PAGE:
Maria Louise Baldwin: An eminent educator, civic leader, speaker
Anthony W. Neal | 5/2/2013, noon
Another reporter similarly noted, “Personally, Miss Baldwin is charming, and upon almost any topic converses most interestingly, in the rich, low voice, carefully enunciated and well-chosen words of a New England woman of the best type.”
She won praises all over the country for her lecture on the life of Harriet Beecher Stowe and presented lectures on presidents Washington, Jefferson and Lincoln as well. Baldwin often gave readings from the works of African American poet, novelist and playwright Paul Lawrence Dunbar. Her home at 196 Prospect St. became the center for various literary activities. There she held weekly readings for African American students attending Harvard.
Baldwin was one of the speakers at the 35th annual banquet of the New England and Massachusetts Women’s Suffrage Association, held at Faneuil Hall on the night of May 22, 1901. Nearly 400 members and guests attended the event, including representatives of the Massachusetts legislature.
According to the Globe, she made “one of the best speeches of the evening on ‘The Teacher in Social Reform.’” Baldwin told the audience that a “teacher’s work was more sacred than that of a minister,” and that “children should always be given the closest attention by teachers because of the latent possibilities in their young lives.”
On Oct. 26, 1901, Baldwin offered the Massachusetts Federation of Women’s Clubs, at its meeting in Springfield, Mass., a “teacher’s point of view.” “Anyone who spends a long time in the work of teaching realizes that, noble as the task is, it holds peculiar temptations, subtle influences that make for narrowness of view, for a kind of mental fixedness and for a loss of enthusiasm,” the educator said. “We teachers see our work and ourselves . . . very large” and “are apt to consider that work . . . quite detached from the greater social ends it is designed to serve,” Baldwin added.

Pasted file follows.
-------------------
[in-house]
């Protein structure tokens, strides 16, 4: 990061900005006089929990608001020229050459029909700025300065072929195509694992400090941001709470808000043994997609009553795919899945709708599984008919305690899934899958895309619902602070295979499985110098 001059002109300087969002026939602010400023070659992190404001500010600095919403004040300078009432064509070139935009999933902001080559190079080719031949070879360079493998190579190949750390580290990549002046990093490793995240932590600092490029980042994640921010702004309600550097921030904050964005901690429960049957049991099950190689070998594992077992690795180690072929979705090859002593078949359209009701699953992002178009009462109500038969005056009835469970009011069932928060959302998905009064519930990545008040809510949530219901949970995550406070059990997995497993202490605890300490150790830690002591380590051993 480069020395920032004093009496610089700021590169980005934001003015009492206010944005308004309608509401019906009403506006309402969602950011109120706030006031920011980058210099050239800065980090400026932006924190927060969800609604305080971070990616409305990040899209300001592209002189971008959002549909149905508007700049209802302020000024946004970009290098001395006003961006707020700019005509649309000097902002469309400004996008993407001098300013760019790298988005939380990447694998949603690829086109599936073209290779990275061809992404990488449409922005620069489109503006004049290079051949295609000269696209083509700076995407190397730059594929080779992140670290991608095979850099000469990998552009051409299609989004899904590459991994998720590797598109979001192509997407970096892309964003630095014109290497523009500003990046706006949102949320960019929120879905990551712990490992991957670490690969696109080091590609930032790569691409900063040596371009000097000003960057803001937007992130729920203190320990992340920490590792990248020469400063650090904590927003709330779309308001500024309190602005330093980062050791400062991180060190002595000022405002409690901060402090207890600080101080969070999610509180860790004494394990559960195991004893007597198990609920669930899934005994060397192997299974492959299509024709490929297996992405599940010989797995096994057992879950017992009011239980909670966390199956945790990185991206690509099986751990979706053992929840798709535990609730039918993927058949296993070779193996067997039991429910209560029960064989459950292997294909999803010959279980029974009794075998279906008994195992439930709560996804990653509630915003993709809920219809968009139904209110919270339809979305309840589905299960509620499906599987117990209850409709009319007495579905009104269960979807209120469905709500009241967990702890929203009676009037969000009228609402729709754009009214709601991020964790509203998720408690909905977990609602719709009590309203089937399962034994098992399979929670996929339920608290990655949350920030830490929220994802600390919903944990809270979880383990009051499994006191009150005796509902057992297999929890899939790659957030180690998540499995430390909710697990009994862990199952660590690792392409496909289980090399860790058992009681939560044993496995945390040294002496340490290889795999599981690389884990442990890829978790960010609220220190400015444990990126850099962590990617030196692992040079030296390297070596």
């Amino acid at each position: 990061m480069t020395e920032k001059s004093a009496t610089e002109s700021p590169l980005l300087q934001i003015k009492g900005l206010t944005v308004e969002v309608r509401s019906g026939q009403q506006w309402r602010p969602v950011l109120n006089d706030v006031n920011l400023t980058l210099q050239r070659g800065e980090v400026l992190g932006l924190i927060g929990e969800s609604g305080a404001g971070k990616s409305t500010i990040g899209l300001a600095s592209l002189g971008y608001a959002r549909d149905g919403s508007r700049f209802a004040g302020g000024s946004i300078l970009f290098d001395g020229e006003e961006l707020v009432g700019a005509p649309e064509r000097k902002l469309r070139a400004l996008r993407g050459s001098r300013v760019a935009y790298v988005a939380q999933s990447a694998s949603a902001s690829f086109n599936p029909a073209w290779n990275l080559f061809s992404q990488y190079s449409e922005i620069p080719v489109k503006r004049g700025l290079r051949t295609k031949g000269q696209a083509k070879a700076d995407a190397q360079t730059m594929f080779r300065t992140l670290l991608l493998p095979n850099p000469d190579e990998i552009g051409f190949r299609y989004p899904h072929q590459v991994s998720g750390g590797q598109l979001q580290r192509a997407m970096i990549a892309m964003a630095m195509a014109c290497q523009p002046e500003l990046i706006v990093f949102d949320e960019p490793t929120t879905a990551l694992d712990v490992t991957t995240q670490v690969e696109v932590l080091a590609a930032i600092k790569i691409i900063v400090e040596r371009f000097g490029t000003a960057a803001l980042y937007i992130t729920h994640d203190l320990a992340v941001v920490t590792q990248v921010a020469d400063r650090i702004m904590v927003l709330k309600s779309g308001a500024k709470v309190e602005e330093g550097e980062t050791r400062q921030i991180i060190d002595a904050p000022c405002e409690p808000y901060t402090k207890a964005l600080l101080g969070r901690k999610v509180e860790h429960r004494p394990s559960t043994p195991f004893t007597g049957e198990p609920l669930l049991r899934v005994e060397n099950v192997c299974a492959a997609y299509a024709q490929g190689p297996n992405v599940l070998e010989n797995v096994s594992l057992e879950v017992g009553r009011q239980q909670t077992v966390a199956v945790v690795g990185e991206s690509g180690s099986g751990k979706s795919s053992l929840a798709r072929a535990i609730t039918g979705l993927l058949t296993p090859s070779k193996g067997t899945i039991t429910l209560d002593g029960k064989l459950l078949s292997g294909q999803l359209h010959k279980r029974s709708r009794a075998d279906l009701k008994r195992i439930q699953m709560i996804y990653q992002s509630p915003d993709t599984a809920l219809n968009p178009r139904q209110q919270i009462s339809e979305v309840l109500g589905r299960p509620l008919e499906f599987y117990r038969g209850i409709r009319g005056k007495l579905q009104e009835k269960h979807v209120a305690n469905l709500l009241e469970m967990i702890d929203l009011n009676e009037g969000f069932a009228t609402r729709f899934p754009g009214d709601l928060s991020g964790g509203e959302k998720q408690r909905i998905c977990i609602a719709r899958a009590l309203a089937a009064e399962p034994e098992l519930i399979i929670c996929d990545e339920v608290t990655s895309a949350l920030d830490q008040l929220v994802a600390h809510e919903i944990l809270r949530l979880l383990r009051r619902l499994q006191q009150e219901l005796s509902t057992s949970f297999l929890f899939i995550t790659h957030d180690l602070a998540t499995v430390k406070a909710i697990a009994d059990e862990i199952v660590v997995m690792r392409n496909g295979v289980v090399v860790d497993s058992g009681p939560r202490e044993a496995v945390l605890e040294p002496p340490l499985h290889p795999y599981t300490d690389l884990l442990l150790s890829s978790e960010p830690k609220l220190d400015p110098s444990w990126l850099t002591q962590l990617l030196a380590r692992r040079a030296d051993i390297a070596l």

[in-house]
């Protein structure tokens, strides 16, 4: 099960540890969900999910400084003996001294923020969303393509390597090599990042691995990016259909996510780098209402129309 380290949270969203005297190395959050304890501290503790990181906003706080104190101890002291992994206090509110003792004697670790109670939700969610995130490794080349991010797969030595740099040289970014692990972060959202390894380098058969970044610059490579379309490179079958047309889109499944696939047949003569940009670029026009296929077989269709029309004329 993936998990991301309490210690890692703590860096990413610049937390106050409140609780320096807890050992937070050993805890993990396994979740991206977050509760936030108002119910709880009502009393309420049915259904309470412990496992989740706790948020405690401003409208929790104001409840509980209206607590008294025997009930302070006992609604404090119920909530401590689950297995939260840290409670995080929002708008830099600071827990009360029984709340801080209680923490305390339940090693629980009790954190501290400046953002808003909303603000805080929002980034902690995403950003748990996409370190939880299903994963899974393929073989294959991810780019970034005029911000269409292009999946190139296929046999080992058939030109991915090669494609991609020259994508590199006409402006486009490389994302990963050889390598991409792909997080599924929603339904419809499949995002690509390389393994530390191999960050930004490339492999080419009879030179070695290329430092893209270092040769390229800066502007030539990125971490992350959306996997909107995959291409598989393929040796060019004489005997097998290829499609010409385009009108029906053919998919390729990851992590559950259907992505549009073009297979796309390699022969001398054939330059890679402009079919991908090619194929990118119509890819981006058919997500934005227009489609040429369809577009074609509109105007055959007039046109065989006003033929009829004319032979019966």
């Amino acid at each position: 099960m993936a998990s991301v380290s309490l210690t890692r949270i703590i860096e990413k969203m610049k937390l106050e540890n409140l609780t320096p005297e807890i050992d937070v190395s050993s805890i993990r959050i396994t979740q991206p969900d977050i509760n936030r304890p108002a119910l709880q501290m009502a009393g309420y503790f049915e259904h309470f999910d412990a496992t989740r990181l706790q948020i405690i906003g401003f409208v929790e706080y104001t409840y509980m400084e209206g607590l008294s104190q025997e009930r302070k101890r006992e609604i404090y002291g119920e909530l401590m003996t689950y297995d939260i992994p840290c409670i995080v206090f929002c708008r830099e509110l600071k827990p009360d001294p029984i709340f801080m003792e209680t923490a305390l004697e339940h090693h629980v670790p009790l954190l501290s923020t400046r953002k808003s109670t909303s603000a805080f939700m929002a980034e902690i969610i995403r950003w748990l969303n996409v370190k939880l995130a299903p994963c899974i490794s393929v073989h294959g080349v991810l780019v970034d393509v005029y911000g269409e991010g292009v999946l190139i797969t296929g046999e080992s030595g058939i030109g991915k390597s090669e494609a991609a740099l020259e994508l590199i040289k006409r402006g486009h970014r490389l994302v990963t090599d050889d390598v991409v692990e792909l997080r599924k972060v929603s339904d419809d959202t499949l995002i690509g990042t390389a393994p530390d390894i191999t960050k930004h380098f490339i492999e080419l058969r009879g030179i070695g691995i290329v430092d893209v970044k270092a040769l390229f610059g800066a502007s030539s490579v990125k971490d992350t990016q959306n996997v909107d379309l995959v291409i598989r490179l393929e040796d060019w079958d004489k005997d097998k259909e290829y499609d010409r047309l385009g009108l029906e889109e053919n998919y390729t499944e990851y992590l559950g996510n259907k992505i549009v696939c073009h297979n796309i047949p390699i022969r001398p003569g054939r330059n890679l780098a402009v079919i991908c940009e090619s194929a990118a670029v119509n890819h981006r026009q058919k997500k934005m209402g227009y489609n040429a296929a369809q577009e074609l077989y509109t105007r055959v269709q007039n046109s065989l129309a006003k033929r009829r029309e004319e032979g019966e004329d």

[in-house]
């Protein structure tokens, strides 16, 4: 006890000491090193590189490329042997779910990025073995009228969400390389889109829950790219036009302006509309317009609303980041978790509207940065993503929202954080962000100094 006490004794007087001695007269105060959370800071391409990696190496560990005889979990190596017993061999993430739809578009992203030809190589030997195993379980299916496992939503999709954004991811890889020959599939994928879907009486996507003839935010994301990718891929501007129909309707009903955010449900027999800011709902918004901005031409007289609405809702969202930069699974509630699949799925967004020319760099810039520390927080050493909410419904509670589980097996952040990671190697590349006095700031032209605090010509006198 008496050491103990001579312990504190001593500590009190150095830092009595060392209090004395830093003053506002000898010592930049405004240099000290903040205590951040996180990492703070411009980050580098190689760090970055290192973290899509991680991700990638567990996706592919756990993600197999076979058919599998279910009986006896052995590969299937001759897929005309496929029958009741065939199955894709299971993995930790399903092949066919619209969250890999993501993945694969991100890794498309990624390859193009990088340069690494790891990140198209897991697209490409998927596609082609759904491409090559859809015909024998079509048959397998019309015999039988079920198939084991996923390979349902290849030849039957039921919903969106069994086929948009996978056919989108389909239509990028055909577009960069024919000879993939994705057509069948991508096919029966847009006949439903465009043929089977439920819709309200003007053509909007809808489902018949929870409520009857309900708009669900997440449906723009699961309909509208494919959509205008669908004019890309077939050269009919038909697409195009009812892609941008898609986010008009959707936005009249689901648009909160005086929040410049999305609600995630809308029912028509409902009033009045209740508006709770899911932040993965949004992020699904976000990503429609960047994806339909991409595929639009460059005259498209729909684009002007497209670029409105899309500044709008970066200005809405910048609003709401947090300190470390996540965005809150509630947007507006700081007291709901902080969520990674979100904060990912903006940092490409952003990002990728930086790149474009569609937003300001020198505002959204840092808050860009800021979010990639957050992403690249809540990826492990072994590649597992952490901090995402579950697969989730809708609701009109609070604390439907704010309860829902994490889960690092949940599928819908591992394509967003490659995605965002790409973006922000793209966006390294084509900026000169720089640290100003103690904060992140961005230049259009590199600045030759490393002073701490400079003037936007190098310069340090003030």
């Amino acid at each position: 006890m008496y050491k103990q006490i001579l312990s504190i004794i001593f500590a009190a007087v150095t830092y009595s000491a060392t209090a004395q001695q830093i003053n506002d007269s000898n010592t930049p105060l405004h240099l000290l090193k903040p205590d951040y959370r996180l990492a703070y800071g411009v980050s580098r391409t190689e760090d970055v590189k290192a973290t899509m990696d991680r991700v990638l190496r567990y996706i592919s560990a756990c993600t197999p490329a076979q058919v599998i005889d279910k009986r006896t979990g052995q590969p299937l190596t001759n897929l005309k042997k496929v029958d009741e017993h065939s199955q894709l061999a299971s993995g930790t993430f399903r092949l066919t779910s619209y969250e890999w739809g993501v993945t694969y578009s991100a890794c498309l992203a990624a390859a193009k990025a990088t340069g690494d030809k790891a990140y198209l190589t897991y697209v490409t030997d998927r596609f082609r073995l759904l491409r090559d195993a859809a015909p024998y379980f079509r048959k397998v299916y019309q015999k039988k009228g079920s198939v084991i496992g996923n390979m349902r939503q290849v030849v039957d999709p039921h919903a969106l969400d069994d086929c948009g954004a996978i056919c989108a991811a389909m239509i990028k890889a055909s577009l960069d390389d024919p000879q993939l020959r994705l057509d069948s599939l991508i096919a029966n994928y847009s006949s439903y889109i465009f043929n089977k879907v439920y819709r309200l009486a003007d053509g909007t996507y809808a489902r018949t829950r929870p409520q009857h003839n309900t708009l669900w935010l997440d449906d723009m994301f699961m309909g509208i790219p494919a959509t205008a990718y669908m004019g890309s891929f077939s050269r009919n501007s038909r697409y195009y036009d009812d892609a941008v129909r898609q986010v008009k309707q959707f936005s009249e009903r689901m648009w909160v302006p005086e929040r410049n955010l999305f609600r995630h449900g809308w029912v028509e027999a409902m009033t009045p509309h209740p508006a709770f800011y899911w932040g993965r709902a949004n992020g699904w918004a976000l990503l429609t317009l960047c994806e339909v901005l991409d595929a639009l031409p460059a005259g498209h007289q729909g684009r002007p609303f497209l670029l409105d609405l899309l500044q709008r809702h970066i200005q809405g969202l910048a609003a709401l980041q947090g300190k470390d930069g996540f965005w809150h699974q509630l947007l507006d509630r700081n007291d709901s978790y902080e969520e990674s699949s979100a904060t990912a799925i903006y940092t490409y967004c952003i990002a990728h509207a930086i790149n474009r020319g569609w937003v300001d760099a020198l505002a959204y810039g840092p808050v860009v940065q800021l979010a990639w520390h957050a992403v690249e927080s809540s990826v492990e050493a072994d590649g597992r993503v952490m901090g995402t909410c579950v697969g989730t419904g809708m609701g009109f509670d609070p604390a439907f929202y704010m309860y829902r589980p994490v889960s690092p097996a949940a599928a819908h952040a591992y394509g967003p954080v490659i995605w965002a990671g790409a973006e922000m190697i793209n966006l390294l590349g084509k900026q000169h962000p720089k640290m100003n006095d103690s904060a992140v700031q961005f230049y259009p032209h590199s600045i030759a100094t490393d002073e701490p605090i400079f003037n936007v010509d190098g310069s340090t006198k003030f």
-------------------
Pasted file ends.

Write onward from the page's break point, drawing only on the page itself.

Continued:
She was pleased that efforts were being made to bring the public schools and the community into cooperation and thought that the “pleasant overtures that club women” had made to teachers had “certainly been for the teacher’s good.”
Concerned about the welfare of black Southerners, Baldwin spoke at a mass meeting at Chickering Hall on May 20, 1899, organized by leading women of Boston to protest “the barbarism of lynching.” Other speakers at the event included: Julia Ward Howe, Edna Dow Cheney, Florida Ruffin Ridley, Mary A. Livermore, Alice Freeman Palmer, Mary Clement Leavitt and Mrs. Edwin D. Mead. About 300 people, mostly women, attended the gathering.
Baldwin volunteered her time raising money for the education of African American children and young adults. On March 27, 1900, at the Madison Square Garden Concert Hall, she and black intellectual W. E. B. Du Bois addressed a meeting to raise funds for a free kindergarten for African American children in New York City.
She served on a planning committee that held an “April Festival” in Boston on April 19, 1901, the proceeds of which provided aid to a kindergarten for black children in Atlanta, Ga., Journalist Josephine St. Pierre Ruffin, her daughter Florida R. Ridley and teacher Harriet L. Smith served on the committee as well. More than 100 black children participated in the festival, which took place in the parlors of the Young Men’s Educational Aid Association.